Davonport Difference: Mortise and Tenon Joints
Rebecca Silburn | 05 April 2016
At Davonport quality of build is of the utmost importance, and that’s why we use the best materials and methods when manufacturing your kitchen furniture. Whilst often it is the quality of wood and the finish that will be noticed first, the way in which it is put together is pivotal to a great kitchen cabinet and will ensure it stands the test of time.
In our new series, each month we will be looking at a technical element of cabinetry craftsmanship, to showcase the quality of our furniture interiors and describe why they make our kitchen cabinets stand out from the crowd.
This month our focus is: Mortise and Tenon Joints
What is a mortise and tenon joint?
A mortise and tenon joint is used most often to join two pieces of wood at 90 degrees, and consists of two parts; the mortise hole and the tenon tongue. On the surface it seems like a very simple join but is one of the strongest there is, and subsequently has been used by cabinetmakers and joiners for generations. All our doors are tenoned together and we sometimes tenon our cabinets together for extra strength. This joint requires expert craftsmanship due to the precision needed to ensure its strength. The mortise has to be exactly one third of the thickness of the wood, in order to avoid it splitting or the tenon breaking. The tenon then has to be cut to fit the mortise hole exactly and usually has ‘shoulders’ which sit flat against the mortise member when the tenon is fully inserted into the hole. Usually the tenon is also taller than it is wide, to ensure stability.
There are many different types of mortise and of tenon, suitable for slightly different applications;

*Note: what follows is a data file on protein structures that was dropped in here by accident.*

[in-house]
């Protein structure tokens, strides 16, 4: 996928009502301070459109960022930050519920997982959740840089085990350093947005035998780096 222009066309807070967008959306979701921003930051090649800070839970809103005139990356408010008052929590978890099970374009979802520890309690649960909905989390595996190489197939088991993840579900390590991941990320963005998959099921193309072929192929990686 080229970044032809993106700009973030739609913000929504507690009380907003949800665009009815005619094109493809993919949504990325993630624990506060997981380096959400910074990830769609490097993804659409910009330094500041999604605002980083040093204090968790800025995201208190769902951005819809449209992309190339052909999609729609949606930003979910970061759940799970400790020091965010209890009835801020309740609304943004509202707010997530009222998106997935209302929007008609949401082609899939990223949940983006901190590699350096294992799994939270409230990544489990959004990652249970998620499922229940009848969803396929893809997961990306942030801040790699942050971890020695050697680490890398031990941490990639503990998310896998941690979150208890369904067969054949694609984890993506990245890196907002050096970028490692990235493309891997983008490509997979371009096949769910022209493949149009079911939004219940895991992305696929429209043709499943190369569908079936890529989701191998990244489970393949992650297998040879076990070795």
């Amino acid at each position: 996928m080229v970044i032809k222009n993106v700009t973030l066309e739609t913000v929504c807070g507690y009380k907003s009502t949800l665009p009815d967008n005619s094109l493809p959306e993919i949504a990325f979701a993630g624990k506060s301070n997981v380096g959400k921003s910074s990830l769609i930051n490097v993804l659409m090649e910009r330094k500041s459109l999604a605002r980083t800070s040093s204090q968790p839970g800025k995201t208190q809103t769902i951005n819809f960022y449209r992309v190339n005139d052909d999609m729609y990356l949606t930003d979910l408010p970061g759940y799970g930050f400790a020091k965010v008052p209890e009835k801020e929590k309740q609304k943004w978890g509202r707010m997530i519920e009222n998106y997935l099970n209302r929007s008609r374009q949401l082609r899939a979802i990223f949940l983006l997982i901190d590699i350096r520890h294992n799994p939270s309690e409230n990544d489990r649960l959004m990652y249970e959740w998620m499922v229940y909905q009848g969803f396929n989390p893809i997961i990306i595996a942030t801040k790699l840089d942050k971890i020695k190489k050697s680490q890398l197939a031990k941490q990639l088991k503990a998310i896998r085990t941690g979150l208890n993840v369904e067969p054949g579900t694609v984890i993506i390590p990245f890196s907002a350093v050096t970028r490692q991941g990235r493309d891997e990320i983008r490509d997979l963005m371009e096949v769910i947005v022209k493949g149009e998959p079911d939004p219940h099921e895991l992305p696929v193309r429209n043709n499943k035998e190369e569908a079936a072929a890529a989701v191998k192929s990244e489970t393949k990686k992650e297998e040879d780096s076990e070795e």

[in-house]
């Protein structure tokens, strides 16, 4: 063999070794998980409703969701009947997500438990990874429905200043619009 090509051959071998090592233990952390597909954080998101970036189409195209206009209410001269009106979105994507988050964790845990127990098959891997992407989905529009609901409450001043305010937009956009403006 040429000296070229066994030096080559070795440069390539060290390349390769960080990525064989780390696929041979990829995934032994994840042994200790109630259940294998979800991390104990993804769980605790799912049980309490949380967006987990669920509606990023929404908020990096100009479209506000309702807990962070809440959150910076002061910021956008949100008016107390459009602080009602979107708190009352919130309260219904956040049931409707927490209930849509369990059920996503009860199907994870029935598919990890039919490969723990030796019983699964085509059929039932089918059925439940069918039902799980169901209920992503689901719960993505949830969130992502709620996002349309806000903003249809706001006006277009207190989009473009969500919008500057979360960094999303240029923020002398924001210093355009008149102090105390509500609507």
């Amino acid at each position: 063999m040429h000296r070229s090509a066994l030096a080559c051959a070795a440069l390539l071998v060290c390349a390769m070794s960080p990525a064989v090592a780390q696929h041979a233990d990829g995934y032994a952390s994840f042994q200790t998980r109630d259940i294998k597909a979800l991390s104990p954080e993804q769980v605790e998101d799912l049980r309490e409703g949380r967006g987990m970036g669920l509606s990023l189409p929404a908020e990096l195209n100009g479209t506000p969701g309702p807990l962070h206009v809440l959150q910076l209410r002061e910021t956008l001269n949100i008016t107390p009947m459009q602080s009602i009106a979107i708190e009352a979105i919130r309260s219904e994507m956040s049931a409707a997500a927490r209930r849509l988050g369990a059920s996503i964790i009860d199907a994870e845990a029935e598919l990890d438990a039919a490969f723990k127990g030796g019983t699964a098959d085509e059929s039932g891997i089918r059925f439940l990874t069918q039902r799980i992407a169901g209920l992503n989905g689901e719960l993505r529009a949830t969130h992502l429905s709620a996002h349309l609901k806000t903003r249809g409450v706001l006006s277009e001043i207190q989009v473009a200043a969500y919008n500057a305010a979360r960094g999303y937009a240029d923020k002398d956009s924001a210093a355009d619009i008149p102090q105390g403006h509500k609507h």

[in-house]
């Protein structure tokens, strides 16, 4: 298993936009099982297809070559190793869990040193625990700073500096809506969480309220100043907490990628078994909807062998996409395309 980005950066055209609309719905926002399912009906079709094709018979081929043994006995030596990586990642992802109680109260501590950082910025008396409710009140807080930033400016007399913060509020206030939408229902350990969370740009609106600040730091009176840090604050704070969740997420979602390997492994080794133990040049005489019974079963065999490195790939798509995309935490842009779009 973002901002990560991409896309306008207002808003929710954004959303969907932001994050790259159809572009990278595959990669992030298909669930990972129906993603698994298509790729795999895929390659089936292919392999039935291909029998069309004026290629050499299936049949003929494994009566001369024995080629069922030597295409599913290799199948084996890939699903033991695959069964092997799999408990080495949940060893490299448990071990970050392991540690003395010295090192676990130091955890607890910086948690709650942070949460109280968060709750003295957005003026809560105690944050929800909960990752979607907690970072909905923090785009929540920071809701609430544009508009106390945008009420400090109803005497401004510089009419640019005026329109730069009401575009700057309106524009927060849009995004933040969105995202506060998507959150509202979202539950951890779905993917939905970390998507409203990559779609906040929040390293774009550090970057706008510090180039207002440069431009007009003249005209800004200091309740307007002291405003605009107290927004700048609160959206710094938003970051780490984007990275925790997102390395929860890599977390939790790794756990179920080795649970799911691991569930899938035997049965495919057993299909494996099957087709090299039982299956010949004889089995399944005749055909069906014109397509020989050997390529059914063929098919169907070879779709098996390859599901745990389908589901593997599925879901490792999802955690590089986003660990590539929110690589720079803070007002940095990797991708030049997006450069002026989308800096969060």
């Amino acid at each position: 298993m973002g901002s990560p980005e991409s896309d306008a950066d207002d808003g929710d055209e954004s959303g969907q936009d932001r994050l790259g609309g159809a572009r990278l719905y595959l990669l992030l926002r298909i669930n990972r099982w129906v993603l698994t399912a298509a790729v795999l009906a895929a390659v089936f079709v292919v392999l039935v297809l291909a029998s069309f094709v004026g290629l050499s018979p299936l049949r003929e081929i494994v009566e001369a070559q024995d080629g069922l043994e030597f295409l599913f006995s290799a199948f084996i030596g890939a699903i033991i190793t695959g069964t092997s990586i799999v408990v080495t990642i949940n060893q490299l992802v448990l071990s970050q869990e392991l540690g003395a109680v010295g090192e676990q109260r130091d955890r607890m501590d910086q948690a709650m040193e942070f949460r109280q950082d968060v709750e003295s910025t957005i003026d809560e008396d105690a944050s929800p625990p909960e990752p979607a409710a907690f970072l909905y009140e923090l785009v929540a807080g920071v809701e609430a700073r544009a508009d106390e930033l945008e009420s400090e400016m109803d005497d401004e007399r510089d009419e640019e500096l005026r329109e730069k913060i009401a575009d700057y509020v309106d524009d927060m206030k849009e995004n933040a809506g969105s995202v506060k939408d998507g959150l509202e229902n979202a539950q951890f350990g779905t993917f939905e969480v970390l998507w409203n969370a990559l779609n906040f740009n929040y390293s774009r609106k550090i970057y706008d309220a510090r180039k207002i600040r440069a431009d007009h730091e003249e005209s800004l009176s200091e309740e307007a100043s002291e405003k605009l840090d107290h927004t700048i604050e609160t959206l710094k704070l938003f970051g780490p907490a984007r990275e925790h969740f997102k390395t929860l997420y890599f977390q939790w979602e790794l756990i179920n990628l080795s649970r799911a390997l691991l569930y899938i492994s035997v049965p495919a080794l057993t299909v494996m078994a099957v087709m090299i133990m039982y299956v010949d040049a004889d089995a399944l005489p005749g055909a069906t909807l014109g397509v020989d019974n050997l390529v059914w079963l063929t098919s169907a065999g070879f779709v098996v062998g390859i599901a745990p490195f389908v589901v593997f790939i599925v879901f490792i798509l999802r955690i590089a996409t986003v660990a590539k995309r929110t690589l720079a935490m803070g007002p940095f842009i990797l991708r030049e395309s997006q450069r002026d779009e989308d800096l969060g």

- open mortise - only has three sides
- stub mortise - is a shallow mortise, dependent on the size of the timber
- through mortise - mortise that passes entirely through the wood, so you can see through it
- wedged half-dovetail - where the back is wider or taller than the front, or opening
- through-wedged half-dovetail - a wedged half-dovetail which passes entirely through the mortise piece
- stub tenon - a short tenon
- through tenon - a tenon that passes through the mortise, so it is visible on the back side
- loose tenon - a tenon that is a separate piece of wood, rather than cut out of one piece of timber
- pegged / pinned tenon - the joint is strengthened by driving a peg or dowel through one or more holes drilled through the side of the joint
- tusk tenon - uses a wedge-shaped key to hold the joint together
- teasel / teazel tenon - a specialised tenon usually on top of a post which supports a tie beam (a beam used to support roofing)
- top tenon - occurs at the top end of a post
- half shoulder tenon - an asymmetric tenon with a shoulder on one side only
Why do we use them?
As illustrated by the number of variations of both mortises and tenons above, it’s clear that this joint is one of the most versatile there is. They are also incredibly strong and well tested, meaning that they are also a highly efficient part of a build. In the same way that dovetail joints are favoured for drawer fronts due to their resistance to being pulled apart, mortise and tenon joints are usually used for frames. Thanks to their tensile strength, they are favoured for items such as windows, doors, beds and tables - typically where a sturdy frame is required and wood needs to be joined at 90 degrees. The mortise and tenon joint gives such a secure join in these circumstances that it is key to the longevity of the furniture. In fact the rigidity it gives to our kitchen furniture assists the lifetime guarantee we offer.